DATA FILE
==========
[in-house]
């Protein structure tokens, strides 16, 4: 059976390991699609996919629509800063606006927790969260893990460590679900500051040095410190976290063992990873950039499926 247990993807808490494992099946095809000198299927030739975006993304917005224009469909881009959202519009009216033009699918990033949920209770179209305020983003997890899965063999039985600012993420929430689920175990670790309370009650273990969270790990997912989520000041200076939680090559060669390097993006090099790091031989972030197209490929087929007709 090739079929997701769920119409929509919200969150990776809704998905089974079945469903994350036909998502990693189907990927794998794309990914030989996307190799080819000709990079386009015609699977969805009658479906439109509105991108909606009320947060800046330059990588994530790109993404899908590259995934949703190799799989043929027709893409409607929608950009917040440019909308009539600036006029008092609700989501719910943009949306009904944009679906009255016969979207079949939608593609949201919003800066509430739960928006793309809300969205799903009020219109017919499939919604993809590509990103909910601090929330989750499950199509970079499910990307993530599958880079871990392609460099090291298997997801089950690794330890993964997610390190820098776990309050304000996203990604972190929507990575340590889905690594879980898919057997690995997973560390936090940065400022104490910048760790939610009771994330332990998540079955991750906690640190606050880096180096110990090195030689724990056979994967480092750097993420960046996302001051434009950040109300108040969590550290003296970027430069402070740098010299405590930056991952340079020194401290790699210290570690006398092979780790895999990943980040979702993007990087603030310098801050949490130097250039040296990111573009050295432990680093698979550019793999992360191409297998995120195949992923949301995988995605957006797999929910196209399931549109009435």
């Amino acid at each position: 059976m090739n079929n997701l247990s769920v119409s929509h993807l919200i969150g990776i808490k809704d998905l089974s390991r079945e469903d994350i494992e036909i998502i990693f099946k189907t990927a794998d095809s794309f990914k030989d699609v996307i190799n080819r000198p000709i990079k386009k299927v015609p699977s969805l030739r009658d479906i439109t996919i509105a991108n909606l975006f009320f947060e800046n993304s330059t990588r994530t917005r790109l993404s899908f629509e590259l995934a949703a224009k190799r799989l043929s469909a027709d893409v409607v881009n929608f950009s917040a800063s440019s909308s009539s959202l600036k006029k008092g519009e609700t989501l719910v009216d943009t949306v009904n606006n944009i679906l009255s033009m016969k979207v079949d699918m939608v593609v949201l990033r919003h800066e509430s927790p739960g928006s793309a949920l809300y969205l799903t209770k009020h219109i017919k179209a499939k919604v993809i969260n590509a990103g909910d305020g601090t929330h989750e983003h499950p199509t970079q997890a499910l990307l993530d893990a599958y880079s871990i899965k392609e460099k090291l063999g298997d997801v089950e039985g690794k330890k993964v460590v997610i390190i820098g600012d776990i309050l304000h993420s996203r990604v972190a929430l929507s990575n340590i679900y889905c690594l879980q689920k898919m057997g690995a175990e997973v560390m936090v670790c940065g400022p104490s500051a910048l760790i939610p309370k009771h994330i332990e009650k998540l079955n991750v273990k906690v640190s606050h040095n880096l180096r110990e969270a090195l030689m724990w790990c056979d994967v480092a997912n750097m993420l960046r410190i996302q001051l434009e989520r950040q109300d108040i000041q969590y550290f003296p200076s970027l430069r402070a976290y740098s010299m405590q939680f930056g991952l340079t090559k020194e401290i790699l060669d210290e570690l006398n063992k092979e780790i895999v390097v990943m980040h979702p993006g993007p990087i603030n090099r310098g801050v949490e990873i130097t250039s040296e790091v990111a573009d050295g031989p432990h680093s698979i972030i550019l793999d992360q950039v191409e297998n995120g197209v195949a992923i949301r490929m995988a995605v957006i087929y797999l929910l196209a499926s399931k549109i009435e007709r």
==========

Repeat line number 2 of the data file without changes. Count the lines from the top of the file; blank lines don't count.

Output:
């Protein structure tokens, strides 16, 4: 059976390991699609996919629509800063606006927790969260893990460590679900500051040095410190976290063992990873950039499926 247990993807808490494992099946095809000198299927030739975006993304917005224009469909881009959202519009009216033009699918990033949920209770179209305020983003997890899965063999039985600012993420929430689920175990670790309370009650273990969270790990997912989520000041200076939680090559060669390097993006090099790091031989972030197209490929087929007709 090739079929997701769920119409929509919200969150990776809704998905089974079945469903994350036909998502990693189907990927794998794309990914030989996307190799080819000709990079386009015609699977969805009658479906439109509105991108909606009320947060800046330059990588994530790109993404899908590259995934949703190799799989043929027709893409409607929608950009917040440019909308009539600036006029008092609700989501719910943009949306009904944009679906009255016969979207079949939608593609949201919003800066509430739960928006793309809300969205799903009020219109017919499939919604993809590509990103909910601090929330989750499950199509970079499910990307993530599958880079871990392609460099090291298997997801089950690794330890993964997610390190820098776990309050304000996203990604972190929507990575340590889905690594879980898919057997690995997973560390936090940065400022104490910048760790939610009771994330332990998540079955991750906690640190606050880096180096110990090195030689724990056979994967480092750097993420960046996302001051434009950040109300108040969590550290003296970027430069402070740098010299405590930056991952340079020194401290790699210290570690006398092979780790895999990943980040979702993007990087603030310098801050949490130097250039040296990111573009050295432990680093698979550019793999992360191409297998995120195949992923949301995988995605957006797999929910196209399931549109009435």